Last year, I watched theatres across the country announce their seasons only to see lists composed exclusively white, male writers and directors. Conversations sprang up across the internet about how to change things, what to change, and whether they should be changed. It’s this last conversation that I find the most insidious. The implication - or sometimes stated belief - that it would not be possible to find female artists or artists of color who are equally as talented as their white, male counterparts.
After one particularly impassioned conversation, I realized why I get so heated about this topic. Ultimately, a season is a reflection of the priorities of the artistic director of a company. Do they value female directors? Playwrights of color? If a company consistently produces work of and by white men, it’s hard to believe that they value the contributions of artists who don’t fit in that demographic. How does this extend to their audience?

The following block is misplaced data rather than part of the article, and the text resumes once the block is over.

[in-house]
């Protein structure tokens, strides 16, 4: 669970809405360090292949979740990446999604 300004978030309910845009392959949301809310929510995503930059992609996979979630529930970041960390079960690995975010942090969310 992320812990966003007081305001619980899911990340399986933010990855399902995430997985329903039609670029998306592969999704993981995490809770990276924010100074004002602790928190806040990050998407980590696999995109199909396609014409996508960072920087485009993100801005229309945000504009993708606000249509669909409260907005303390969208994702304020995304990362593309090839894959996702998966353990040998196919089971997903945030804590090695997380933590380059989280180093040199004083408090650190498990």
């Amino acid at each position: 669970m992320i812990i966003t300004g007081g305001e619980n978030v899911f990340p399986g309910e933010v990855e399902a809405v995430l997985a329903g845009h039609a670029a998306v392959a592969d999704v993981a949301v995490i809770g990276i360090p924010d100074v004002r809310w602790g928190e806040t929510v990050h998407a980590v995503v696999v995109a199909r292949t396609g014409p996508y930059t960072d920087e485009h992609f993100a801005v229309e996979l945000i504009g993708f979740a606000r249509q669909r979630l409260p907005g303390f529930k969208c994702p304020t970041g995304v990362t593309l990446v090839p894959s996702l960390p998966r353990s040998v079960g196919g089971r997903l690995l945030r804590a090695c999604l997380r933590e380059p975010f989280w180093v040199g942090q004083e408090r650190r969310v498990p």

Aral Balkan, while not a theatre practitioner (to the best of my knowledge) wrote a beautiful, intelligent article about the false dichotomy we are presented with time and again, that diversity and meritocracy can’t exist at the same time. He systematically breaks this binary apart, quoting others from his industry (technology).
In an industry where 27–29% are female, if you manage to get a speaker line‐up with 0% female speakers, you have a bias. It does not necessarily mean that you’re a male chauvinist pig with a deep‐seated hatred for women who is determined to hoist the banner for sexism to exciting new heights with his next event. It may just mean that you have an unexamined, unconscious bias. If you care about diversity, this is the point where you should be disappointed in your process, not — as Andrew stated he was in his tweet — ‘happy with’ it. RTWT
An “unexamined, unconscious bias.” Seems pretty much spot on to what happens in the theatre industry. If the percentages are going to change, we need to make a dedicated effort to examine these biases and address them. Which means giving them the time and attention they deserve.